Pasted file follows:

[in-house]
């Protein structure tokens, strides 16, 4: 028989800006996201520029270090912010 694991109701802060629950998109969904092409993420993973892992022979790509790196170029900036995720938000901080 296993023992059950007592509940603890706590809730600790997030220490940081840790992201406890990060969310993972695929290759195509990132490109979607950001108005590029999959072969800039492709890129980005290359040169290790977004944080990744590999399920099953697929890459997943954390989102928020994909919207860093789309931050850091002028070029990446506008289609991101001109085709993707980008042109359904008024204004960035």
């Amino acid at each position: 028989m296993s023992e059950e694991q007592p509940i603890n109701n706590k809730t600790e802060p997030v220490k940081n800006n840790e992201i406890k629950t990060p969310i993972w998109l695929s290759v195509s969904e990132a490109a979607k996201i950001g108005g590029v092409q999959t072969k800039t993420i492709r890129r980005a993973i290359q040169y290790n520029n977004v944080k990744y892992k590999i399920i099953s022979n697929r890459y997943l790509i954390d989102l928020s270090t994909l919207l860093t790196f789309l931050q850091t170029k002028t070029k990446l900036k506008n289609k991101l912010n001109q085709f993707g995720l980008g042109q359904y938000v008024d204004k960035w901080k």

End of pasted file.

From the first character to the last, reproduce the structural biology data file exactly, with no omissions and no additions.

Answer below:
[in-house]
């Protein structure tokens, strides 16, 4: 028989800006996201520029270090912010 694991109701802060629950998109969904092409993420993973892992022979790509790196170029900036995720938000901080 296993023992059950007592509940603890706590809730600790997030220490940081840790992201406890990060969310993972695929290759195509990132490109979607950001108005590029999959072969800039492709890129980005290359040169290790977004944080990744590999399920099953697929890459997943954390989102928020994909919207860093789309931050850091002028070029990446506008289609991101001109085709993707980008042109359904008024204004960035």
């Amino acid at each position: 028989m296993s023992e059950e694991q007592p509940i603890n109701n706590k809730t600790e802060p997030v220490k940081n800006n840790e992201i406890k629950t990060p969310i993972w998109l695929s290759v195509s969904e990132a490109a979607k996201i950001g108005g590029v092409q999959t072969k800039t993420i492709r890129r980005a993973i290359q040169y290790n520029n977004v944080k990744y892992k590999i399920i099953s022979n697929r890459y997943l790509i954390d989102l928020s270090t994909l919207l860093t790196f789309l931050q850091t170029k002028t070029k990446l900036k506008n289609k991101l912010n001109q085709f993707g995720l980008g042109q359904y938000v008024d204004k960035w901080k």